This review focuses on the historical tour of the armory.
They hold the tours generally every month, sometimes a couple of times a month. They are 25 dollars and at 11 AM.
Our guide, Grace, was knowledgeable and down to earth. It was interesting to hear about the armory’s different lives: a rich boy’s club for aristocrats to play soldier, later a legitimate armory, a crumbling relic, then back to life as a landmark and restoration project, as well as a versatile performance/event space.
The architecture varies from fully restored to arrested decay. The veterans room is their crown jewel and full of Tiffany glass and beautiful tile work. There is handsome woodwork throughout and a grand staircase.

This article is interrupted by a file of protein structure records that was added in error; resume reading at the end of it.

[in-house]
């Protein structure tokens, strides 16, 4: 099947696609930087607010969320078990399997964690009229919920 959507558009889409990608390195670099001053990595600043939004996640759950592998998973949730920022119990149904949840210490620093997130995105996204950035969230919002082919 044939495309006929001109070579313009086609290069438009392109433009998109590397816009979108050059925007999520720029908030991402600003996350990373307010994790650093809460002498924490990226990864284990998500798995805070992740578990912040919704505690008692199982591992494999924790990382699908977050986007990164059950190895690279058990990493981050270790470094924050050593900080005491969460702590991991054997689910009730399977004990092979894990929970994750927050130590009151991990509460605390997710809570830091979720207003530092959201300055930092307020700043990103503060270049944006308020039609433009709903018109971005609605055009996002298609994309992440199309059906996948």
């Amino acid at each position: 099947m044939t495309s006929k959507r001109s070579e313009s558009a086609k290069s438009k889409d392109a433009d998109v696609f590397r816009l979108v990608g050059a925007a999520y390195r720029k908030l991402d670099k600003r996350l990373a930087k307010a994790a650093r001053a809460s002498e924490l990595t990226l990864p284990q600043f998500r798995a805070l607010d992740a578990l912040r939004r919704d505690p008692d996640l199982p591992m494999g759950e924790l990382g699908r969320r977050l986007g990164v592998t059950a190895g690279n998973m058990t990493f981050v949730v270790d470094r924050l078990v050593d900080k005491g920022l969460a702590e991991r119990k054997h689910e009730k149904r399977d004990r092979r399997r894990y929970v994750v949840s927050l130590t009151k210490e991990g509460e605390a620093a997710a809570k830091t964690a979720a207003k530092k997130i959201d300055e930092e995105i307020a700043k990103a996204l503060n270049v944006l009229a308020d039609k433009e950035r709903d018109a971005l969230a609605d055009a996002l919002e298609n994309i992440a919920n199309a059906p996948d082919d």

On the second floor, the armory houses restored locker rooms from the original construction, where performers rehearse and artists in residence work.
Another floor is a women’s shelter, while yet another floor actually does house a national guard unit.
We got to see a stage being designed in the vast drill hall. I’ll be excited to see some programming here—they have everything from art shows to music and percussion pieces, historical lectures, and dance. The show coming up is a troupe of African dancers, which looks amazing.